Blog
About

0
views
0
recommends
+1 Recommend
1 collections
    0
    shares
      • Record: found
      • Abstract: found
      • Article: found

      Remodeling of Resistance Arteries in Human Hypertension: Effects of Cilazapril, an Angiotensin- I -Converting Enzyme Inhibitor

      Read this article at

      ScienceOpenPublisherPubMed
      Bookmark
          There is no author summary for this article yet. Authors can add summaries to their articles on ScienceOpen to make them more accessible to a non-specialist audience.

          Abstract

          Studies on the effect of antihypertensive agents on resistance arteries in hypertensive patients have in the past yielded inconclusive results regarding the ability of these drugs to induce a regression toward normal of either the structure or the function of these critically important vessels. We have recently compared the effects of the angiotensin-I-converting enzyme inhibitor cilazapril and of the beta blocker atenolol on the structure and the function of subcutaneous resistance arteries of essential hypertensive patients. The patients were randomly assigned to receive either cilazapril or atenolol for a period of 2 years. The blood pressure was normalized for the duration of the trial by both drugs. The media-to-lumen ratio of resistance arteries, which was significantly increased in all hypertensive patients before starting treatment, was normalized by the 2-year treatment with cilazapril, whereas treatment with atenolol did not result in any change in this vascular parameter. Treatment with cilazapril also returned to normal the contractile responses to several vasoconstrictors, particularly endothelin 1. Endothelium-dependent relaxation responses of blood vessels to acetylcholine were abnormal in hypertensive patients and improved in the cilazapril-treated patients, but remained unchanged in the atenolol-treated ones. We conclude that treatment with the angiotensin-I-converting enzyme inhibitor cilazapril corrects in part the vascular remodeling and the functional abnormalities of resistance arteries of hypertensive patients, whereas treatment with the beta blocker atenolol does not. These results may indicate that treatment with cilazapril and perhaps with other angiotensin-I-converting enzyme inhibitors as well may improve the clinical outcome in hypertension by inducing a regression of abnormal resistance vessel structure and function.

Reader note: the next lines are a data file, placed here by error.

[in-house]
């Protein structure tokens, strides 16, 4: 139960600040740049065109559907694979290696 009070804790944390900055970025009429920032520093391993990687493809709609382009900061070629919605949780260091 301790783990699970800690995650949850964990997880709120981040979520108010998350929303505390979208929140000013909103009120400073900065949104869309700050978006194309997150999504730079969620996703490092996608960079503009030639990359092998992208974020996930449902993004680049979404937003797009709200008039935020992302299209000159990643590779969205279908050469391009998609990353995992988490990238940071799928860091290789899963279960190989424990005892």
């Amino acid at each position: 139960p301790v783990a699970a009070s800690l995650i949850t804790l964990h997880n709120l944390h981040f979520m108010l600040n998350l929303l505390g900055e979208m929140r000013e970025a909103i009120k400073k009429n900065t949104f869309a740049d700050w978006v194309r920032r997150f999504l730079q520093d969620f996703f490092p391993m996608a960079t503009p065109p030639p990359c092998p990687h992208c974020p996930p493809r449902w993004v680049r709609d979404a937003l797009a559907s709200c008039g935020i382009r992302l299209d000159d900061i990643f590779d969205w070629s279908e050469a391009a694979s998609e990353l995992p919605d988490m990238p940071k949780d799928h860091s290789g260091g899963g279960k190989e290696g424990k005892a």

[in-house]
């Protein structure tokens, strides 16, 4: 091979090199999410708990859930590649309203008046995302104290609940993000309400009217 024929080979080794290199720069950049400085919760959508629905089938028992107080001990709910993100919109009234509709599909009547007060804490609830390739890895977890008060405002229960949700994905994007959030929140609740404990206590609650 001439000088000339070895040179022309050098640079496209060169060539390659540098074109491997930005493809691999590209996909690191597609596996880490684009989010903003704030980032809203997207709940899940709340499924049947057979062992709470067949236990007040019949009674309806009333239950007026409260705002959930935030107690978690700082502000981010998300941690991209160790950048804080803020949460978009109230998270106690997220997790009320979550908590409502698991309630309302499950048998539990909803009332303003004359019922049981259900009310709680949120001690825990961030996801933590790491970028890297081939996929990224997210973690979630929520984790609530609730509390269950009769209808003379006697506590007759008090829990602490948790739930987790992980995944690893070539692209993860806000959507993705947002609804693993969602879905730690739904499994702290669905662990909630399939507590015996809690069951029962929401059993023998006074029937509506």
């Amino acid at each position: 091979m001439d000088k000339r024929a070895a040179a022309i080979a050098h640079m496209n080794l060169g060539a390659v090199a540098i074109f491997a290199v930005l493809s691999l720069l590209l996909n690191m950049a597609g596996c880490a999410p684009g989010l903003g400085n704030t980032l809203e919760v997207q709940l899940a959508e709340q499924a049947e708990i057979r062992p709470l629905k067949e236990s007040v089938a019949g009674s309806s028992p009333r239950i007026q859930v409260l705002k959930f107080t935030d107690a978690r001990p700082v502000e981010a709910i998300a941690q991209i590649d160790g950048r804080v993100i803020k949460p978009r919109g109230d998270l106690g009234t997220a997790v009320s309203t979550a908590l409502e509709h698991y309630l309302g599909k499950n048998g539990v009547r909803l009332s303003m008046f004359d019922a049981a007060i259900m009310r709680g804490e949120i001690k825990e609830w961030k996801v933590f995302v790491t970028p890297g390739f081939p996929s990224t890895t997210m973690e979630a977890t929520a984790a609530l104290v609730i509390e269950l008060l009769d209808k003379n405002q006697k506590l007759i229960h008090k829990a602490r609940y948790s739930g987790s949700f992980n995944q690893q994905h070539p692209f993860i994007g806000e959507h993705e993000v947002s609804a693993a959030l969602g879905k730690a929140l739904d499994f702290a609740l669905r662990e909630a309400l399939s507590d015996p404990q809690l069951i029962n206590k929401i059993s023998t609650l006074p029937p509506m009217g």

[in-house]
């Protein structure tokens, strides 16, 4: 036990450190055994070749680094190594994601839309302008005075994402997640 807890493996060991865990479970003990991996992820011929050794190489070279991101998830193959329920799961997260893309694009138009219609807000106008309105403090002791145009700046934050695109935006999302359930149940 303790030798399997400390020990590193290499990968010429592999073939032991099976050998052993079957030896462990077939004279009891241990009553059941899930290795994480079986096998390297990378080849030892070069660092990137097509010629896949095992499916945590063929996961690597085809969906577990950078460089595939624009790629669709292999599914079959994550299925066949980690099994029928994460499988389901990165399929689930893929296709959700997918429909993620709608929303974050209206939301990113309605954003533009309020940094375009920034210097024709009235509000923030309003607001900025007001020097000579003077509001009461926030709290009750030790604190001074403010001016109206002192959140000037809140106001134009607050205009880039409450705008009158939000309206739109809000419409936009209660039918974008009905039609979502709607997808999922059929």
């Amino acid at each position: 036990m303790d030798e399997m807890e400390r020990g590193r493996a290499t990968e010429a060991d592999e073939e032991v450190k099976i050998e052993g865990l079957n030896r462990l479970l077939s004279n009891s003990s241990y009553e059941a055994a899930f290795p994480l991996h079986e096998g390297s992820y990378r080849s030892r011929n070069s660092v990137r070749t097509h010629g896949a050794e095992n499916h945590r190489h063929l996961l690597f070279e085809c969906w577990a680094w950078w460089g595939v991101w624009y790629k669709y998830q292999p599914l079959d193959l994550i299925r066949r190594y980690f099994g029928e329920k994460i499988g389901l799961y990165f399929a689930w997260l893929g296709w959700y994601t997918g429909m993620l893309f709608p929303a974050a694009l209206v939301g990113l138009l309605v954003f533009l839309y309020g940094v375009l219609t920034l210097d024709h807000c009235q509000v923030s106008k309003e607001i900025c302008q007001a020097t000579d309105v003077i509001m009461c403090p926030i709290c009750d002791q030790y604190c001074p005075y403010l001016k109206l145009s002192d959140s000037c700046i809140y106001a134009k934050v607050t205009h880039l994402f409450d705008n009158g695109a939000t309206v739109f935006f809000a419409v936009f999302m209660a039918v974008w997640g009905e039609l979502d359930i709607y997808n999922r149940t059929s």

Related collections

          Author and article information

          Journal
          CRD
          Cardiology
          10.1159/issn.0008-6312
          Cardiology
          S. Karger AG
          978-3-8055-6154-9
          978-3-318-01937-7
          0008-6312
          1421-9751
          1995
          1995
          19 November 2008
          : 86
          : Suppl 1
          : 16-22
          Affiliations
          MRC Multidisciplinary Research Group on Hypertension, Clinical Research Institute of Montreal, University of Montreal, Canada
          Article
          176941 Cardiology 1995;86:16–22
          10.1159/000176941
          7614501
          © 1995 S. Karger AG, Basel

          Copyright: All rights reserved. No part of this publication may be translated into other languages, reproduced or utilized in any form or by any means, electronic or mechanical, including photocopying, recording, microcopying, or by any information storage and retrieval system, without permission in writing from the publisher. Drug Dosage: The authors and the publisher have exerted every effort to ensure that drug selection and dosage set forth in this text are in accord with current recommendations and practice at the time of publication. However, in view of ongoing research, changes in government regulations, and the constant flow of information relating to drug therapy and drug reactions, the reader is urged to check the package insert for each drug for any changes in indications and dosage and for added warnings and precautions. This is particularly important when the recommended agent is a new and/or infrequently employed drug. Disclaimer: The statements, opinions and data contained in this publication are solely those of the individual authors and contributors and not of the publishers and the editor(s). The appearance of advertisements or/and product references in the publication is not a warranty, endorsement, or approval of the products or services advertised or of their effectiveness, quality or safety. The publisher and the editor(s) disclaim responsibility for any injury to persons or property resulting from any ideas, methods, instructions or products referred to in the content or advertisements.

          Page count
          Pages: 7
          Categories
          Paper

          Comments

          Comment on this article